Sweet Chilli Chicken Soba Salad

Lately, I’ve really mixing things up when it comes to the ‘carb’ part of our meals. Brown rice and quinoa are undoubtedly the regulars, or polenta if I’ve made a stew, but when it comes to salads I often go with noodles!

On this particular occasion it was soba noodles that added some carbohydrate to our dinner. And given they only require a couple minutes cooking time, it’s no surprise that I find them handy to have in the pantry.

The salad itself was pretty easy to prepare too. I used some leftover shredded chicken – warmed up with a splash of soy sauce and a good amount of sweet chilli sauce. The salad was then built with crunchy lettuce, shredded carrot and cabbage, cucumber, snowpeas, coriander and some extra red chilli for a little heat. Basically whatever I had leftover in the fridge!

From thought to plate in under 15 minutes = winning!

What about you? Are you a fan of noodles in salad?

Father’s Day 2017

Father’s Day is becoming quite the event as our girls grow. Homemade presents are in abundance (thanks to School and Daycare), and the girls seem to be at that perfect age and have a wonderful time spoiling their Dad on his special day.

After a relaxing morning filled with presents and cuddles, our annual Father’s Day tradition continued with a family lunch. And, as is the case each year, we selected an international theme for the meal.

This year – it was all things Greek! Starring freshly picked lemons and rosemary from our garden to give the table a Mediterranean feel.

We actually opted for a late lunch (linner), as it works well with the girls’ nap times and means that they can join us for the meal. Although as is the case each year, linner soon turns into dinner, as we chat and eat our way through the afternoon and into the evening.

On the menu this year?

Spinach and feta pinwheels to start – that I made the day before and reheated just before serving. Washed down with a pre-lunch cocktail – of course – a Santorini Sunrise.

Made with vodka, peach schnapps, orange juice, pineapple juice and a splash of grenadine.

For the main course – we served chicken souvlaki skewers, keftedes, roasted lemon potatoes, a burghul salad and a green salad. With homemade tzatziki and a fig and olive relish on the side, along with some flatbread.

And for dessert? This rather impressive-looking baklava cheesecake (recipe here).

A lovely baked vanilla cheesecake, with a honey / nut crumble and enclosed in filo pastry. Served with a honey cinnamon syrup. YUM!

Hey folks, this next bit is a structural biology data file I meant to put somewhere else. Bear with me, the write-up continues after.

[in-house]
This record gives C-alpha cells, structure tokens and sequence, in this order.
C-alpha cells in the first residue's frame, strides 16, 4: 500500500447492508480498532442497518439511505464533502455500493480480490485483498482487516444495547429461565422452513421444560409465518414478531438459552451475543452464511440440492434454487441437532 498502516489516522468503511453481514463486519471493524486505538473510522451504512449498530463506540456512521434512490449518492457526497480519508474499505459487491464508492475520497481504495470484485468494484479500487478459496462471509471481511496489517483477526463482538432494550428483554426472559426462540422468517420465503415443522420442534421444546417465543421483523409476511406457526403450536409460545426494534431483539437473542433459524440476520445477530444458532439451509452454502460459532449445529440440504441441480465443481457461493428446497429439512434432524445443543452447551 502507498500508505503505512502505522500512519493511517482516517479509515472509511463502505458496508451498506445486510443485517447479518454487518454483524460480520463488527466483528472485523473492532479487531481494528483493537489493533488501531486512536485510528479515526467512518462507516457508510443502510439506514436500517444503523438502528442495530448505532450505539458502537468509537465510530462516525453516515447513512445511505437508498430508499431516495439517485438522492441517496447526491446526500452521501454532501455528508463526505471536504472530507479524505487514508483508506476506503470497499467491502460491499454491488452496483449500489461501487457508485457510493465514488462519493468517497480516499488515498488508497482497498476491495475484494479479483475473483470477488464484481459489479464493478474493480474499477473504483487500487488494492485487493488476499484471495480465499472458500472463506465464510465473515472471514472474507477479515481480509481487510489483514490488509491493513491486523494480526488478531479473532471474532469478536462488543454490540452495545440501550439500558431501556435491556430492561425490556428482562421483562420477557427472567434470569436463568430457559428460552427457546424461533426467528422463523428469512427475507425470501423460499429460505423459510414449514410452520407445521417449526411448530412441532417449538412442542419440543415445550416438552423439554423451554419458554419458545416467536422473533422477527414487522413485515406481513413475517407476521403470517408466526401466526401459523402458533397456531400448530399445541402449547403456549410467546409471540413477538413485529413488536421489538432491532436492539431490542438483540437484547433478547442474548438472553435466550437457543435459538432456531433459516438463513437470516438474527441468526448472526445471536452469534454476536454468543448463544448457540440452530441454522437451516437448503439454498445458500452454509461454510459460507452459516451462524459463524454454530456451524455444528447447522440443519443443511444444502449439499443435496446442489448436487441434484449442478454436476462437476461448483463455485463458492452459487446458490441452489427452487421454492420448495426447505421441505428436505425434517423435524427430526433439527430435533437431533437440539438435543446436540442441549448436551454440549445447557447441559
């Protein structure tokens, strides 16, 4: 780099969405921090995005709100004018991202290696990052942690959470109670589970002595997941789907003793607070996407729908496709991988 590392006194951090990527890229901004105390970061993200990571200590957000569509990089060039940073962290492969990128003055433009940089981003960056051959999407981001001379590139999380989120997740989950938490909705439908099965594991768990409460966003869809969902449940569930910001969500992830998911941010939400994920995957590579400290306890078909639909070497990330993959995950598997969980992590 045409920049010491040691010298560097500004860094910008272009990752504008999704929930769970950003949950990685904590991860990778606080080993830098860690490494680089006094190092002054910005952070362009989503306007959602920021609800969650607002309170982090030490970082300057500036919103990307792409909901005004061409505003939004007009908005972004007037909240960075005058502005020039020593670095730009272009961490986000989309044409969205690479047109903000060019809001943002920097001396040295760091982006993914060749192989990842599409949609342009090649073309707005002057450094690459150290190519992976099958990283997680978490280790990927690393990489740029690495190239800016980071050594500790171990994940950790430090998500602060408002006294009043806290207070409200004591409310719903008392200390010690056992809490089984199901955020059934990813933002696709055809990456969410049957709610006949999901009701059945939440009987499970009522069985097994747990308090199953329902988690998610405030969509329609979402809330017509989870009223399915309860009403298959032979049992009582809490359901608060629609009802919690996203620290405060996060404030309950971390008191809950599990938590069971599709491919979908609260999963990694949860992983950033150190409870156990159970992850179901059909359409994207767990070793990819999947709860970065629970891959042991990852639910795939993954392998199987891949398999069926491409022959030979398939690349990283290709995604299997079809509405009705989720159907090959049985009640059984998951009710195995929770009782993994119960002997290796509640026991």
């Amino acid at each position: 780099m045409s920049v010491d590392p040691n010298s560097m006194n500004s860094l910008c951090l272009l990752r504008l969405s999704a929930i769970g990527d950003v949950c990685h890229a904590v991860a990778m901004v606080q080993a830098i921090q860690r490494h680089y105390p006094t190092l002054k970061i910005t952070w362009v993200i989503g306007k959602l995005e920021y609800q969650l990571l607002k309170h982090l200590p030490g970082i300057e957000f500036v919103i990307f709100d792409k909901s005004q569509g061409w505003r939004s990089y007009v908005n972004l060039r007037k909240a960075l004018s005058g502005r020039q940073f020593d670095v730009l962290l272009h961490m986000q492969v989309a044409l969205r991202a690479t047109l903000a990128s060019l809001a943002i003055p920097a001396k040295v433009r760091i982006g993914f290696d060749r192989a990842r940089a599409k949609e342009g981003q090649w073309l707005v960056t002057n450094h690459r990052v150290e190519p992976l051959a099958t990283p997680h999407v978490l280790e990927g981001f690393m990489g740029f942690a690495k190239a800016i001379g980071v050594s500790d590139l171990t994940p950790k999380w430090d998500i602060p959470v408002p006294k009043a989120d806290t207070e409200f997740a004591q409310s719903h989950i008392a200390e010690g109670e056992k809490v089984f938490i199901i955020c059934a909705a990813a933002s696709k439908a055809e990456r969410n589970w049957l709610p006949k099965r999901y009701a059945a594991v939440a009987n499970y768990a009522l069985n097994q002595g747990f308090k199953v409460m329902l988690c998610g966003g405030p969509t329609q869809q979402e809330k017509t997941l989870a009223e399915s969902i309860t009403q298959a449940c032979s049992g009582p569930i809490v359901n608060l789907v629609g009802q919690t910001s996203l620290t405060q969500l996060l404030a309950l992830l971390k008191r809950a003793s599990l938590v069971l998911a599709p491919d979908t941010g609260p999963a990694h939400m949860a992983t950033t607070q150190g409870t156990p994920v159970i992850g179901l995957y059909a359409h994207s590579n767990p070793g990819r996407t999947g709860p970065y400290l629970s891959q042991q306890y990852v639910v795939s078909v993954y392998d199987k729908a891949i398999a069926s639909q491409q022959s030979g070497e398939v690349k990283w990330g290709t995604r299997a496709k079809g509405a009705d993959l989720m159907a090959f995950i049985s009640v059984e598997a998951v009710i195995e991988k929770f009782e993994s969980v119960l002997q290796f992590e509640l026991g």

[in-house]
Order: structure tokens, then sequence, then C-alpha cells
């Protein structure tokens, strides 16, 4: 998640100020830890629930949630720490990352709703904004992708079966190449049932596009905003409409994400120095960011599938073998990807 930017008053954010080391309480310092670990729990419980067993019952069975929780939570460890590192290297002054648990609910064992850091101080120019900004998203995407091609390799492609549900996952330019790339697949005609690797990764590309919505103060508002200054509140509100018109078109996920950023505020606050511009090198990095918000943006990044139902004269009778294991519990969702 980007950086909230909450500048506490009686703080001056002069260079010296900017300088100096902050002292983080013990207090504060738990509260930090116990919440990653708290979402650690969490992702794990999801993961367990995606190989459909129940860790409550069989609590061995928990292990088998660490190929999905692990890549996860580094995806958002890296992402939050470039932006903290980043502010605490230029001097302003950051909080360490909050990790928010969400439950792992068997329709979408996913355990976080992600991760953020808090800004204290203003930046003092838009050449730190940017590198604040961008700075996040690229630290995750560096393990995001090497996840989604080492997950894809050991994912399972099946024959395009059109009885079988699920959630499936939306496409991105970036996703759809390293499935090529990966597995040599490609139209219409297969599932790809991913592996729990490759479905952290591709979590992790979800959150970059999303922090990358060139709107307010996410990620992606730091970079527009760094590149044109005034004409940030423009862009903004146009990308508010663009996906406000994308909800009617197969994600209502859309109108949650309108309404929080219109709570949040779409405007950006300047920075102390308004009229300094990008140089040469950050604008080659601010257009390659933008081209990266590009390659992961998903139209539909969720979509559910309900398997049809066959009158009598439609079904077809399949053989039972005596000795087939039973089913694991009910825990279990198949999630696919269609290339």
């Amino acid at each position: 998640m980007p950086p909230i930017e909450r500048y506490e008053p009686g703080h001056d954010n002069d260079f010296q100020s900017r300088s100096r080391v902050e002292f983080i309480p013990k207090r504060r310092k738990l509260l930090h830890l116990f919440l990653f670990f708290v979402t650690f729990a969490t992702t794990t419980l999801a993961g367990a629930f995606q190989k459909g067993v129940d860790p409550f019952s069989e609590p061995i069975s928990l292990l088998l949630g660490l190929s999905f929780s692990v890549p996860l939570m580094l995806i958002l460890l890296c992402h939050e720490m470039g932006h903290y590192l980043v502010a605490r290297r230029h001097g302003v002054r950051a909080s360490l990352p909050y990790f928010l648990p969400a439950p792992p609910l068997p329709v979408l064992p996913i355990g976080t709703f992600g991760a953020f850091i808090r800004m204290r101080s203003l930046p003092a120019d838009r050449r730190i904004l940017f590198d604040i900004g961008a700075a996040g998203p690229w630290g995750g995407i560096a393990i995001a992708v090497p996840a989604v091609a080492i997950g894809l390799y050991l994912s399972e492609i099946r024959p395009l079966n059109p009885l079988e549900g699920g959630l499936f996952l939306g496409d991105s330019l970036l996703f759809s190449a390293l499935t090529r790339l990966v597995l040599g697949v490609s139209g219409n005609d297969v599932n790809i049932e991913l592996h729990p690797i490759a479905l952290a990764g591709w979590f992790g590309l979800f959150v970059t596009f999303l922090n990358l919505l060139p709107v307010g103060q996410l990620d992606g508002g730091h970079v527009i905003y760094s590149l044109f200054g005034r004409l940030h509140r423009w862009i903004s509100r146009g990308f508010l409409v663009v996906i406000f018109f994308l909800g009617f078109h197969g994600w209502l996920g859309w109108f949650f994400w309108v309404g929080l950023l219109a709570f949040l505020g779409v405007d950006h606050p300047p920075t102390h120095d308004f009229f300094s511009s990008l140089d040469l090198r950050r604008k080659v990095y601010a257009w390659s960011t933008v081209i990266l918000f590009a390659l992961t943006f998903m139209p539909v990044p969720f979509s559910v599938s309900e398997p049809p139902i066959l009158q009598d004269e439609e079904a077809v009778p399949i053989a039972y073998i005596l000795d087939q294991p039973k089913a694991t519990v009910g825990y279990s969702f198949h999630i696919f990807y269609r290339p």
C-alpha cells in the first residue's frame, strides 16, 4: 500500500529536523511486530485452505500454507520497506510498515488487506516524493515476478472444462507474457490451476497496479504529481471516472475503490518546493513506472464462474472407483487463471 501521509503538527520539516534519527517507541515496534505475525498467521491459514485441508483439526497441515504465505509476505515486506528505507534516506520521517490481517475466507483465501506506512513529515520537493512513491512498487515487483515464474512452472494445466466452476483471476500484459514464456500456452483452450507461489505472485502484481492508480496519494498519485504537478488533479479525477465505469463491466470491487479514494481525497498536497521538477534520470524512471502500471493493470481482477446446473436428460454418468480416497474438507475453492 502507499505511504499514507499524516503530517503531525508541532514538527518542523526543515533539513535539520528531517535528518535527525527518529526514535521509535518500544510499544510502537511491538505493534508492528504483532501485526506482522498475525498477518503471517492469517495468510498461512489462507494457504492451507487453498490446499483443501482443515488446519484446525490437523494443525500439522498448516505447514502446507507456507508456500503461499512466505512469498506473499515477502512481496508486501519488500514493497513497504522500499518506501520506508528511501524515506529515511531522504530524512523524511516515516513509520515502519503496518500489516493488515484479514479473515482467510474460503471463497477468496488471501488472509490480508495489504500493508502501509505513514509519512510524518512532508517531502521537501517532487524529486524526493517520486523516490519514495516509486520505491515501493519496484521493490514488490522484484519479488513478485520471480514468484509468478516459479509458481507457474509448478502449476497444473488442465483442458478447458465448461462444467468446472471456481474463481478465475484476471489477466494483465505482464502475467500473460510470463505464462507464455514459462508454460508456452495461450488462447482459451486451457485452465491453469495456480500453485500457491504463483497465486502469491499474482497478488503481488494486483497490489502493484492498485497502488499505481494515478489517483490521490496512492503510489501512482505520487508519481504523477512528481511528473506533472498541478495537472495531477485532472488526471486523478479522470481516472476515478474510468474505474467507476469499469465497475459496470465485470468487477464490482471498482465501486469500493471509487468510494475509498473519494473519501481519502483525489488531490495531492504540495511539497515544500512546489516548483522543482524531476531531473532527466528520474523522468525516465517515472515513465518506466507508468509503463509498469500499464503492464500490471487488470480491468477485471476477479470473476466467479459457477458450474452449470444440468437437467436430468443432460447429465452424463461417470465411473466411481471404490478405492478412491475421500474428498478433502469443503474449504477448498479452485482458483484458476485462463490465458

And so another Father’s Day celebration came to an end, with full bellies and lots of laughs.

Adding another country to our list of Father’s Day lunch destinations too!

2013 – China

2014 – Turkey

2015 – Mexico

2016 – Italy

 

Brussels Sprout and Bacon Pasta

I can’t help but feel rather sorry for brussels sprouts. For unlike some of their more revered vegetable counterparts, they seem to be misjudged. Sure, when boiled to extinction they may be a tad tasteless, but when they feature in a flavoursome bacon-laden pasta, well they are rather delicious indeed!

Pasta doesn’t feature too often in our household, but when it does I like to make it special. And this brussels sprout and bacon pasta ended up being just that. Special.

Brussels sprouts, bacon, garlic and lemon, stirred through fusilli, resulting in a quick and easy weeknight meal.

Fresh, light and full of flavour!

Print Recipe
Brussels Sprout and Bacon Pasta
Prep Time 10 minutes
Cook Time 20 minutes
Servings
people
Ingredients
To serve
Prep Time 10 minutes
Cook Time 20 minutes
Servings
people
Ingredients
To serve
Instructions
  1. Preheat fry pan over a medium heat. Cook the bacon until golden brown, then set aside in a bowl lined with paper towel.
  2. Heat oil in the same frypan. Add the brussels, garlic and chilli, and cook - stirring - for 5 minutes or until the sprouts have softened.
  3. Return the bacon to the pan, along with the cooked pasta and reserved cooking liquid. Add the lemon juice and zest, and stir until heated through.
  4. Season, and serve with parmesan cheese.
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Indian Style Salad

My parents-in-law are now home from their grand overseas adventure – so we wasted no time in scheduling a family dinner over the weekend. For there were lots of baby cuddles to catch up on (and two bigger sisters who had missed their grandparents dearly!)

And, as is proving to be the norm for our family dinners, there was no shortage of food.  We decided to pull together an Indian-style dinner – with spicy lamb shoulder (slow coked for 6 hours) and a tomato / potato curry being the stars. The usual sides – raita, kachumber, rice, naan and pappadums also made an appearance – but I couldn’t resist trying a new dish to throw some green into the mix.

Enter: an Indian-style salad. Inspired by this Jamie Oliver recipe.

Crunchy lettuce, radishes, carrots, spring onions and tomatoes, mixed with a good amount of fresh herbs (coriander and mint). Dressed with toasted spices (fenugreek seeds, curry leaves and mustard seeds), mango chutney and lemon juice.

The salad was finished with crumbled pappadums – adding some extra crunch and a little saltiness.

A lovely little addition to our Indian dinner indeed.  Oh and it made for a pretty good lunch the next day too!

Peach and balsamic honey pork salad

Winter continues, as does our preference for hearty meals at dinnertime to warm us from the inside out. But I came across photos of this salad we made a while back, presumably when the temperatures were a little kinder, and I couldn’t resist sharing it.